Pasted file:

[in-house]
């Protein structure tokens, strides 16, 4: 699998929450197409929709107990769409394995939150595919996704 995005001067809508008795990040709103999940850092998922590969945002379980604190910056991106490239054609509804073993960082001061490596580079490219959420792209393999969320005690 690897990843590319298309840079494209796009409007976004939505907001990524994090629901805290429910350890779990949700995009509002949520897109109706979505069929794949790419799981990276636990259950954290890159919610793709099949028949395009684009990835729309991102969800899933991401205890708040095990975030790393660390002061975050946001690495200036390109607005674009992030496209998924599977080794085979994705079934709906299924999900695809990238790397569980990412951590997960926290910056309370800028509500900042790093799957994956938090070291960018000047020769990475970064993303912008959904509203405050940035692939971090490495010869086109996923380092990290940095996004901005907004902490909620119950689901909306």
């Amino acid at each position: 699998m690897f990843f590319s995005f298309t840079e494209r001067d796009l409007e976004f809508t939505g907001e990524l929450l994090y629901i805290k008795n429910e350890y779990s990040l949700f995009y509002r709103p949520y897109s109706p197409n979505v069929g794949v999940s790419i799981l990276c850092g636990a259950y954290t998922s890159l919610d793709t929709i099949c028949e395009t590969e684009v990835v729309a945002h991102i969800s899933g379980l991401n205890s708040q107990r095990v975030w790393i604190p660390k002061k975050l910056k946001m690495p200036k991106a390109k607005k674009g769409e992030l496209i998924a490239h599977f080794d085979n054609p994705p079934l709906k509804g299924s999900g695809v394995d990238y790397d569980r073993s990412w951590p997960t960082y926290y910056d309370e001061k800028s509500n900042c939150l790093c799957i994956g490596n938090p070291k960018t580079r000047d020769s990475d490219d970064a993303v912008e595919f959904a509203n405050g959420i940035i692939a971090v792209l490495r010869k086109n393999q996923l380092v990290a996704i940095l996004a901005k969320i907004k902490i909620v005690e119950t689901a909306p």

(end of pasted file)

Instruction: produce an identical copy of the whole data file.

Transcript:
[in-house]
């Protein structure tokens, strides 16, 4: 699998929450197409929709107990769409394995939150595919996704 995005001067809508008795990040709103999940850092998922590969945002379980604190910056991106490239054609509804073993960082001061490596580079490219959420792209393999969320005690 690897990843590319298309840079494209796009409007976004939505907001990524994090629901805290429910350890779990949700995009509002949520897109109706979505069929794949790419799981990276636990259950954290890159919610793709099949028949395009684009990835729309991102969800899933991401205890708040095990975030790393660390002061975050946001690495200036390109607005674009992030496209998924599977080794085979994705079934709906299924999900695809990238790397569980990412951590997960926290910056309370800028509500900042790093799957994956938090070291960018000047020769990475970064993303912008959904509203405050940035692939971090490495010869086109996923380092990290940095996004901005907004902490909620119950689901909306």
């Amino acid at each position: 699998m690897f990843f590319s995005f298309t840079e494209r001067d796009l409007e976004f809508t939505g907001e990524l929450l994090y629901i805290k008795n429910e350890y779990s990040l949700f995009y509002r709103p949520y897109s109706p197409n979505v069929g794949v999940s790419i799981l990276c850092g636990a259950y954290t998922s890159l919610d793709t929709i099949c028949e395009t590969e684009v990835v729309a945002h991102i969800s899933g379980l991401n205890s708040q107990r095990v975030w790393i604190p660390k002061k975050l910056k946001m690495p200036k991106a390109k607005k674009g769409e992030l496209i998924a490239h599977f080794d085979n054609p994705p079934l709906k509804g299924s999900g695809v394995d990238y790397d569980r073993s990412w951590p997960t960082y926290y910056d309370e001061k800028s509500n900042c939150l790093c799957i994956g490596n938090p070291k960018t580079r000047d020769s990475d490219d970064a993303v912008e595919f959904a509203n405050g959420i940035i692939a971090v792209l490495r010869k086109n393999q996923l380092v990290a996704i940095l996004a901005k969320i907004k902490i909620v005690e119950t689901a909306p």